The government of South Sudan has said it is prepared to open dialogue "with any rebel group" as violence in the country escalates.
South Sudan's Foreign Minister, Barnaba Marial Benjamin, told Al Jazeera on Saturday, "our president agreed yes indeed he is willing for talks with the main group. Why would the government not talk to people who were a part of the struggle?"
Meanwhile, two US military aircraft responding to the outbreak of violence in South Sudan were hit by incoming fire, wounding four US service members, officials said on Saturday.
The Pentagon said the aircraft were heading to Bor, the capital of the state of Jonglei to evacuate American citizens from the scene of some of the nation's worst violence over the last week.
The latest developments comes a day after the president of South Sudan implored his countrymen to turn away from ethnic hatred and said that "the long arm of the law" would find those who have killed during a week of violence.
Salva Kiir's warning came as the UN said 20 people from the ethnic Dinka group were feared killed during an attack by thousands of armed youths from a different ethnic group on a UN peacekeeping base in Jonglei state
The ethnic Lou Nuer youths overran the UN base in Akobo on Thursday, killing two Indian peacekeepers and fleeing with arms, ammunition and other supplies, the UN peacekeeping mission in South Sudan said in a statement.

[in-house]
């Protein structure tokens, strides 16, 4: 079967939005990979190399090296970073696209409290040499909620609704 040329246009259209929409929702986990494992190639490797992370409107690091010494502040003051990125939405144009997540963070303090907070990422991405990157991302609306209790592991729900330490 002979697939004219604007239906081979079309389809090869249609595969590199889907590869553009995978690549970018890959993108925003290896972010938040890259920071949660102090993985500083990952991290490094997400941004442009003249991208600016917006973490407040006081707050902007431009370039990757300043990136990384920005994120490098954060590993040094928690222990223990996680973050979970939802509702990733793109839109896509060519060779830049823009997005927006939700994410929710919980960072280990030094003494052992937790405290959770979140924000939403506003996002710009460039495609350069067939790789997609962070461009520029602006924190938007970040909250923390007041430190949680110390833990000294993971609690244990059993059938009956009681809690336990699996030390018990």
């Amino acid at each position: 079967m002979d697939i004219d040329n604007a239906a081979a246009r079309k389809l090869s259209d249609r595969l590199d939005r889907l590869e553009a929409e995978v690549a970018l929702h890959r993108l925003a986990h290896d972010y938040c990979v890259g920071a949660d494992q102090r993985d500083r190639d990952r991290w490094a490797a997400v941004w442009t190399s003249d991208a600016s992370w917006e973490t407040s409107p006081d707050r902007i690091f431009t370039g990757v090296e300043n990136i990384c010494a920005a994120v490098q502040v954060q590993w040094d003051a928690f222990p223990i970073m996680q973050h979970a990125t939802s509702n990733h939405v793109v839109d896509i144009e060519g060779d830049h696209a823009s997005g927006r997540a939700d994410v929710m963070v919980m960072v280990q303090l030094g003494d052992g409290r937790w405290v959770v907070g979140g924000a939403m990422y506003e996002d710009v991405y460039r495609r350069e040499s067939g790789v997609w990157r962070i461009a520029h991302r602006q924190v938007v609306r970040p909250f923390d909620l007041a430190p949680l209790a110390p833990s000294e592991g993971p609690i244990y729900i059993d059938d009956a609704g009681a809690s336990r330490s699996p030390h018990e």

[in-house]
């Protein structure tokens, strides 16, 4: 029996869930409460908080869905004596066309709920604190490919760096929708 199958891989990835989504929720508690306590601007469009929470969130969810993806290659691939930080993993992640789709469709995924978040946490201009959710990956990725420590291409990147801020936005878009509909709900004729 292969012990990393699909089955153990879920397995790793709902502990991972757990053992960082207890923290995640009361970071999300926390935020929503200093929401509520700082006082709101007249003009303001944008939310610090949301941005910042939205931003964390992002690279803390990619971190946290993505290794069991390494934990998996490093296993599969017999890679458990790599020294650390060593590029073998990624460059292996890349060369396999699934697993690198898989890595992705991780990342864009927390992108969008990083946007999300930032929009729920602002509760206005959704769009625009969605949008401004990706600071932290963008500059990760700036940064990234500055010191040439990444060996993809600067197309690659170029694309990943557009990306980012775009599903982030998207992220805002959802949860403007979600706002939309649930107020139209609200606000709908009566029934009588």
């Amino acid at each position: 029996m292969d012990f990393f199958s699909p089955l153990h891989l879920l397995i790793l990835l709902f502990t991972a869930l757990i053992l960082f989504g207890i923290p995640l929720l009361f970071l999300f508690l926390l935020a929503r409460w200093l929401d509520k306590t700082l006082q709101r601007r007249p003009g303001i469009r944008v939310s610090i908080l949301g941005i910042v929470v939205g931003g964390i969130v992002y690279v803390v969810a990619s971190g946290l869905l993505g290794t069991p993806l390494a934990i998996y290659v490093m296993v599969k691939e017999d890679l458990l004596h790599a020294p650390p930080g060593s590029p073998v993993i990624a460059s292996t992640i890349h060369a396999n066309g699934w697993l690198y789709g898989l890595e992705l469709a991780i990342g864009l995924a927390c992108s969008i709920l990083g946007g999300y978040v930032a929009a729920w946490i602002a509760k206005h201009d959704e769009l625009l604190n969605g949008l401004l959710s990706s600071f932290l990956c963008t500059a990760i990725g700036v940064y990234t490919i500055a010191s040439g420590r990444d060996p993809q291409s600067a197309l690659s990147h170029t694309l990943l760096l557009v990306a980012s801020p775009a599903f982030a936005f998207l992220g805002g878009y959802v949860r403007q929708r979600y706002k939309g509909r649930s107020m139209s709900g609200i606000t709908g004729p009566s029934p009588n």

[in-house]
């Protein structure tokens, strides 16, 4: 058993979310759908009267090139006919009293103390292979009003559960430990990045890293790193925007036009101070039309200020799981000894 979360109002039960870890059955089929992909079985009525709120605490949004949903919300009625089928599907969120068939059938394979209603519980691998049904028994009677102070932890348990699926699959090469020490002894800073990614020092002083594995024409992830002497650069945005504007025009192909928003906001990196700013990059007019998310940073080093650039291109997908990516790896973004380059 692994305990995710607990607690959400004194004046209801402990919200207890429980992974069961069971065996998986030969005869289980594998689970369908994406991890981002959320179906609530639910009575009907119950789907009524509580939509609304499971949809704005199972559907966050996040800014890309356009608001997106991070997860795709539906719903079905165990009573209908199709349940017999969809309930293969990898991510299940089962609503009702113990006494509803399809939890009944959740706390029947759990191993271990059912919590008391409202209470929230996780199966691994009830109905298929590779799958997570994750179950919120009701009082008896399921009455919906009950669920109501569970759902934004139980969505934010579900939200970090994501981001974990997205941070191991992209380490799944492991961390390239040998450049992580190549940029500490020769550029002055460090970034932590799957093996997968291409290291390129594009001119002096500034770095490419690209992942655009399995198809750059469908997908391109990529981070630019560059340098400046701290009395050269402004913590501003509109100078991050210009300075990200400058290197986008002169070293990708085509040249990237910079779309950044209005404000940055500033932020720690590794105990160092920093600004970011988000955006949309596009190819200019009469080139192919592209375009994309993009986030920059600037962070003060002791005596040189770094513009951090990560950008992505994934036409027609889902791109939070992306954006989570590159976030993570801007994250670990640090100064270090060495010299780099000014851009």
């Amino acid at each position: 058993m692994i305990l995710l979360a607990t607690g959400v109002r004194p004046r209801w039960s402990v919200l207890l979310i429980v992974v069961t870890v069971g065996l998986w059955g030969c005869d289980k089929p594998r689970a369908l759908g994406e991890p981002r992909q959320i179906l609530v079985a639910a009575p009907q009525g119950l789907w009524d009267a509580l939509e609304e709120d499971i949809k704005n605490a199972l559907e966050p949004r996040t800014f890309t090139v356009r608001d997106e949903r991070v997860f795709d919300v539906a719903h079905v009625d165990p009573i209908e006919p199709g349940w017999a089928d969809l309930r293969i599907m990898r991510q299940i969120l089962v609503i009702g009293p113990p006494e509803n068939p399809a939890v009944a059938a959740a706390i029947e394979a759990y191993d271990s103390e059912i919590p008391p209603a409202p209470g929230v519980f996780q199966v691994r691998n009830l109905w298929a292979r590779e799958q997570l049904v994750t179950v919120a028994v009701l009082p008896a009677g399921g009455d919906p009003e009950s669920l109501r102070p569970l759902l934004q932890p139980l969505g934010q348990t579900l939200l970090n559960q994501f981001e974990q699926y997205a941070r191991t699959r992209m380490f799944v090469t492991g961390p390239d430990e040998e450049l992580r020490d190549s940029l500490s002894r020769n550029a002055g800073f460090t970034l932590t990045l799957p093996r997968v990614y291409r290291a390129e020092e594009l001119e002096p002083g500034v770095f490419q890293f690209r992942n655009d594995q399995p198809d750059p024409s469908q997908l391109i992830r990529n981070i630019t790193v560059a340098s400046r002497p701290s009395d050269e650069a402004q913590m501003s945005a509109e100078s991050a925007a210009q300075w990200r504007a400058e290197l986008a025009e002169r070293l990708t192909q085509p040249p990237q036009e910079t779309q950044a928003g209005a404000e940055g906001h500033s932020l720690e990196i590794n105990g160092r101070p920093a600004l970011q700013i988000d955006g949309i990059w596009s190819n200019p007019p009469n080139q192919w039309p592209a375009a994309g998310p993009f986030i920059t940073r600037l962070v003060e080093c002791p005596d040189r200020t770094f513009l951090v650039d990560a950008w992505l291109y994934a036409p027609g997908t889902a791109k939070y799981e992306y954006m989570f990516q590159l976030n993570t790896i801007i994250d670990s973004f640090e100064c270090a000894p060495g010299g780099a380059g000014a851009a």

The Dinka civilians killed had sought refuge at the base.
|Choul Laam, chief of staff for the ruling Sudan People’s Liberation Movement Secretary General, talks about the prospect of more violence.
The president met with foreign ministers from neighbouring states, including Kenya and Ethiopia, who flew into Juba, the capital, to help calm tensions after a week of ethnic strife that is estimated to have killed hundreds.
Meanwhile, US Secretary of State, John Kerry, said on Friday that he had called South Sudan's president on Thursday night and urged him to protect all citizens and to work towards reconciliation.
The United Nations says that 35,000 people continued to seek refuge at UN bases in three locations across the country, including 20,000 at two bases in the capital.
Hundreds of foreigners, including aid workers, have hurriedly left South Sudan this week at warnings from foreign embassies concerned about the possibility of out-of-control violence.
Forty-five US troops were dispatched to Juba earlier this week to protect US citizens and property.
Kiir, an ethnic Dinka, earlier this week said an attempted coup had triggered the violence, and the blame was placed on fired Vice President Riek Machar, an ethnic Nuer. But officials have since said a fight between Dinka and Nuer members of the presidential guard triggered the violence.
One of the most worrying bouts of violence this week was in Unity state, where much of South Sudan's oil is located. Armed opposition groups appeared to be in control of some oil fields in the state, the International Crisis Group told the AP news agency.
South Sudan's army commander, James Koang from division 4, defected and joined the rebellion in Unity state on Saturday.
The country's oil fields have historically been a target for rebel movements.
"The potential for oil wealth to exacerbate the current power struggle should not be underestimated," Emma Vickers of Global Witness said on Friday.
"If rebel forces were to capture the oil fields, they could effectively hold the government to ransom."
South Sudan gets nearly 99 percent of its government budget from oil revenues.